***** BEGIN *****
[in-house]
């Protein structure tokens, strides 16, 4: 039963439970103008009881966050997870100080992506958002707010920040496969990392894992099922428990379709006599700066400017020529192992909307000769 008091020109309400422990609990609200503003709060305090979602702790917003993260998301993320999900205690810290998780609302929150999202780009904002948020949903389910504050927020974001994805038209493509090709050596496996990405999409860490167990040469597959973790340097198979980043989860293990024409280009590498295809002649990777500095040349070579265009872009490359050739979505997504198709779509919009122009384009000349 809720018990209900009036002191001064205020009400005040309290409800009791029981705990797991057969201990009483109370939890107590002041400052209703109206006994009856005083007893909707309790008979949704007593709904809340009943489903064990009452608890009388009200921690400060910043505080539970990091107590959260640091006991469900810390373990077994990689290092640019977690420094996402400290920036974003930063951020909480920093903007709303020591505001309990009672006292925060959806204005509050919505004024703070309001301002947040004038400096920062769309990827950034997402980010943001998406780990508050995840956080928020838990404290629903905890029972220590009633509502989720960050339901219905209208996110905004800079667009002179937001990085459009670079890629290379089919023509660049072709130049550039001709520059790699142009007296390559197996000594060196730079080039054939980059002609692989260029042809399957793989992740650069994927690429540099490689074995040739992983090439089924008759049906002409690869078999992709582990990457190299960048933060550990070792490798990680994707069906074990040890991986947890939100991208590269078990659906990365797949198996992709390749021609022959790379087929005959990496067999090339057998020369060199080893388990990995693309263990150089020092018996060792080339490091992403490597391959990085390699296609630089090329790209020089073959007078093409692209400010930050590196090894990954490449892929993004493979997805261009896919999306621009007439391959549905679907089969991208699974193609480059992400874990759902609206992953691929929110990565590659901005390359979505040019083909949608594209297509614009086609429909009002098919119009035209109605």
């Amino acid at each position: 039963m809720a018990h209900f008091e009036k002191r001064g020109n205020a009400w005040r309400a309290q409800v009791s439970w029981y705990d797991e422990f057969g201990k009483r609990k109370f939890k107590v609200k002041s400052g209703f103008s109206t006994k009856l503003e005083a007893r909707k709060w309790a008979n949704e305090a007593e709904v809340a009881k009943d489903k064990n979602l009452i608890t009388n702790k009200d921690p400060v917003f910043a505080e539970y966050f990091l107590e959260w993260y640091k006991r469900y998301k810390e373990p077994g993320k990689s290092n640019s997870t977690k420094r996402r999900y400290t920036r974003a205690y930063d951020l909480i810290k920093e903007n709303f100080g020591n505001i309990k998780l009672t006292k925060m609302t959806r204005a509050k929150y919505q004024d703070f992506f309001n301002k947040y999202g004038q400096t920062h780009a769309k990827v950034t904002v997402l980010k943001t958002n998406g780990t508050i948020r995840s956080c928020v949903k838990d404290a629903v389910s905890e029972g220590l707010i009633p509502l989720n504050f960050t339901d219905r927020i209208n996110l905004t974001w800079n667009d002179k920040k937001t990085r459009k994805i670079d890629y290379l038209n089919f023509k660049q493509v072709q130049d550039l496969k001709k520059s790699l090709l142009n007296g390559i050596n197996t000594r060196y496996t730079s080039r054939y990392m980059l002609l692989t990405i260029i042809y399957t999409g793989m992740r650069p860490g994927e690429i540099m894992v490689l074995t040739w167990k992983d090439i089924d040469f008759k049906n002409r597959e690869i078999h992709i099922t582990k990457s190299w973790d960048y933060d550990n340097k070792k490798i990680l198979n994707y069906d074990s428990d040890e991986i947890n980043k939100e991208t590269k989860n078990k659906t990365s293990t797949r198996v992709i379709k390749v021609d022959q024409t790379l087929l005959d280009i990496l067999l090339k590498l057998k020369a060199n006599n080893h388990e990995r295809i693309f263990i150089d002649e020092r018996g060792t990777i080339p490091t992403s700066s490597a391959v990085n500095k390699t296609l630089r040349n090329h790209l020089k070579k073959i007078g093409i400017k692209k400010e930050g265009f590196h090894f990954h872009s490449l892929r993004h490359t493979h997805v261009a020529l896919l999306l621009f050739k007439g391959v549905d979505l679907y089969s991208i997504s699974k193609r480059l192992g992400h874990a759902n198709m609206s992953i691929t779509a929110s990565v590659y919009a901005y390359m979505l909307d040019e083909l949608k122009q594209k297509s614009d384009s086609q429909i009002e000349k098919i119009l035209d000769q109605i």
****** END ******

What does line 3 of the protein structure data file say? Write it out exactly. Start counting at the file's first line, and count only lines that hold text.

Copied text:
């Amino acid at each position: 039963m809720a018990h209900f008091e009036k002191r001064g020109n205020a009400w005040r309400a309290q409800v009791s439970w029981y705990d797991e422990f057969g201990k009483r609990k109370f939890k107590v609200k002041s400052g209703f103008s109206t006994k009856l503003e005083a007893r909707k709060w309790a008979n949704e305090a007593e709904v809340a009881k009943d489903k064990n979602l009452i608890t009388n702790k009200d921690p400060v917003f910043a505080e539970y966050f990091l107590e959260w993260y640091k006991r469900y998301k810390e373990p077994g993320k990689s290092n640019s997870t977690k420094r996402r999900y400290t920036r974003a205690y930063d951020l909480i810290k920093e903007n709303f100080g020591n505001i309990k998780l009672t006292k925060m609302t959806r204005a509050k929150y919505q004024d703070f992506f309001n301002k947040y999202g004038q400096t920062h780009a769309k990827v950034t904002v997402l980010k943001t958002n998406g780990t508050i948020r995840s956080c928020v949903k838990d404290a629903v389910s905890e029972g220590l707010i009633p509502l989720n504050f960050t339901d219905r927020i209208n996110l905004t974001w800079n667009d002179k920040k937001t990085r459009k994805i670079d890629y290379l038209n089919f023509k660049q493509v072709q130049d550039l496969k001709k520059s790699l090709l142009n007296g390559i050596n197996t000594r060196y496996t730079s080039r054939y990392m980059l002609l692989t990405i260029i042809y399957t999409g793989m992740r650069p860490g994927e690429i540099m894992v490689l074995t040739w167990k992983d090439i089924d040469f008759k049906n002409r597959e690869i078999h992709i099922t582990k990457s190299w973790d960048y933060d550990n340097k070792k490798i990680l198979n994707y069906d074990s428990d040890e991986i947890n980043k939100e991208t590269k989860n078990k659906t990365s293990t797949r198996v992709i379709k390749v021609d022959q024409t790379l087929l005959d280009i990496l067999l090339k590498l057998k020369a060199n006599n080893h388990e990995r295809i693309f263990i150089d002649e020092r018996g060792t990777i080339p490091t992403s700066s490597a391959v990085n500095k390699t296609l630089r040349n090329h790209l020089k070579k073959i007078g093409i400017k692209k400010e930050g265009f590196h090894f990954h872009s490449l892929r993004h490359t493979h997805v261009a020529l896919l999306l621009f050739k007439g391959v549905d979505l679907y089969s991208i997504s699974k193609r480059l192992g992400h874990a759902n198709m609206s992953i691929t779509a929110s990565v590659y919009a901005y390359m979505l909307d040019e083909l949608k122009q594209k297509s614009d384009s086609q429909i009002e000349k098919i119009l035209d000769q109605i």